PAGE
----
Dependents of veterans with total disability can avail of DEA benefits for degree and certificate programs, apprenticeship, as well as on-the-job training. The veteran’s dependents can receive up to 45 months of education benefits, if they started to use the program before the first of August, 2018, and if they started on or after said date, they have 36 months instead of 45.
In addition, eligible dependents can access career counseling, additional guidance on how to avail various VA benefits, and other forms of personalized academic counseling – collectively referred to as Vocational and Rehabilitation and Employment (VR&E) Benefits.
4. Commissary & Exchange Benefits
100% disabled veterans can shop tax-free or get discounts when shopping at base commissaries as long as they enter the DoD and Coast Guard installations, commissary stores, and MWR retail centers with their Veteran Health Identification Card.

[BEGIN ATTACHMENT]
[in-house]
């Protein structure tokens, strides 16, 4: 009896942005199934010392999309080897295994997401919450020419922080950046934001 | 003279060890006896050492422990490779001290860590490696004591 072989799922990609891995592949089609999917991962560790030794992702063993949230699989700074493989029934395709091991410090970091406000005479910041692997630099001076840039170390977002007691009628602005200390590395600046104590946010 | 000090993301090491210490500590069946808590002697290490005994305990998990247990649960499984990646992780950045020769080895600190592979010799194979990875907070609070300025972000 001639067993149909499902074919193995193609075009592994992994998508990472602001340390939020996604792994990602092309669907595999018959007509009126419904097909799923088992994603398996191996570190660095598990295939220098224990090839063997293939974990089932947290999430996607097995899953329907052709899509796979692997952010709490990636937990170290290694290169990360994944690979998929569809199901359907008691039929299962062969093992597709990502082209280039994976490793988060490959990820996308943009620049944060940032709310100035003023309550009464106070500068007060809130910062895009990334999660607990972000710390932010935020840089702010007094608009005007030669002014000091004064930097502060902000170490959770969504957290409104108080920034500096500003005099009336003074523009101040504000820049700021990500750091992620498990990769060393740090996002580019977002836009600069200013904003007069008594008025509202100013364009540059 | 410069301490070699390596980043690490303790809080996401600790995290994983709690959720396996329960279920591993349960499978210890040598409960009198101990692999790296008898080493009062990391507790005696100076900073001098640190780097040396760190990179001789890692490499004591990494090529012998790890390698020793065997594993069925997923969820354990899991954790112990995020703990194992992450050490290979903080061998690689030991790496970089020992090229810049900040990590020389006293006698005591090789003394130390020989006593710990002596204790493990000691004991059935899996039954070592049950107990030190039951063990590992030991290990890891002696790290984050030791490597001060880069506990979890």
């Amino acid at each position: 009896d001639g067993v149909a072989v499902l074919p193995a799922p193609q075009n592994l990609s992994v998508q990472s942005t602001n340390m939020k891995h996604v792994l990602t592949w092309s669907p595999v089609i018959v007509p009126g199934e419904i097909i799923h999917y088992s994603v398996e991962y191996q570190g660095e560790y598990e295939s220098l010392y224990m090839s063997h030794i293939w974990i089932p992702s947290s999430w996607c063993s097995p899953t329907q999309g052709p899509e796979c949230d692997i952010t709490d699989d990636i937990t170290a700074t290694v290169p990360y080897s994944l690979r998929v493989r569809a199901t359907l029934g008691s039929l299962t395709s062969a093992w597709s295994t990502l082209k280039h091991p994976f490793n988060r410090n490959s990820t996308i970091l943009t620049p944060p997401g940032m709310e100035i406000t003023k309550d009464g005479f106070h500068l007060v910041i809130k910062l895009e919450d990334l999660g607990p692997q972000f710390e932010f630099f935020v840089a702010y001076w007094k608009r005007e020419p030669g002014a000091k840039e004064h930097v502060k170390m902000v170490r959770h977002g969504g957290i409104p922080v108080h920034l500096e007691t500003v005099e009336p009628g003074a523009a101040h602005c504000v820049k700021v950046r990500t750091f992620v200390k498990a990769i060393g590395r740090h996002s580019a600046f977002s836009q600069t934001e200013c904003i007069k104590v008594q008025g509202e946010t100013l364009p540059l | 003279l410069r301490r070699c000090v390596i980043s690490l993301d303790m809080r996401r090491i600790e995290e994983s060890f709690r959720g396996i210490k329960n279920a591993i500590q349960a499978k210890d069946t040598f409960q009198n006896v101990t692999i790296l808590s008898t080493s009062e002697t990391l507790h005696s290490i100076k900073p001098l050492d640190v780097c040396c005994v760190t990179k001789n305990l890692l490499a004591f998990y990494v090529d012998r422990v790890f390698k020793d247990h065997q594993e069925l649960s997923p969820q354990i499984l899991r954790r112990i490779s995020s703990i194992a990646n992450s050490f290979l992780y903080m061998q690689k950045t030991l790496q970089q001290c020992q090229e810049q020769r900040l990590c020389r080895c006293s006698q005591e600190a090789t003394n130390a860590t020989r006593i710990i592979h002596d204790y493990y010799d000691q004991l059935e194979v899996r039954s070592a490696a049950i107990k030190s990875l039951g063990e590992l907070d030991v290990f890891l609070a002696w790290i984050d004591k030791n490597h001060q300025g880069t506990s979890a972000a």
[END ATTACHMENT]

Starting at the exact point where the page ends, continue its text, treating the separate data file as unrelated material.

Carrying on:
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With that, you have read everything there is to know about VA disability. Thus, answering “How much is 100 VA disability?” should no longer be a challenge. If you enjoyed reading this, please let us know in the comments. We would also appreciate it if you’d share this article with others!
I am Everett Bledsoe, taking on the responsibility of content producer for The Soldiers Project. My purpose in this project is to give honest reviews on the gear utilized and tested over time. Of course, you cannot go wrong when checking out our package of information and guide, too, as they come from reliable sources and years of experience.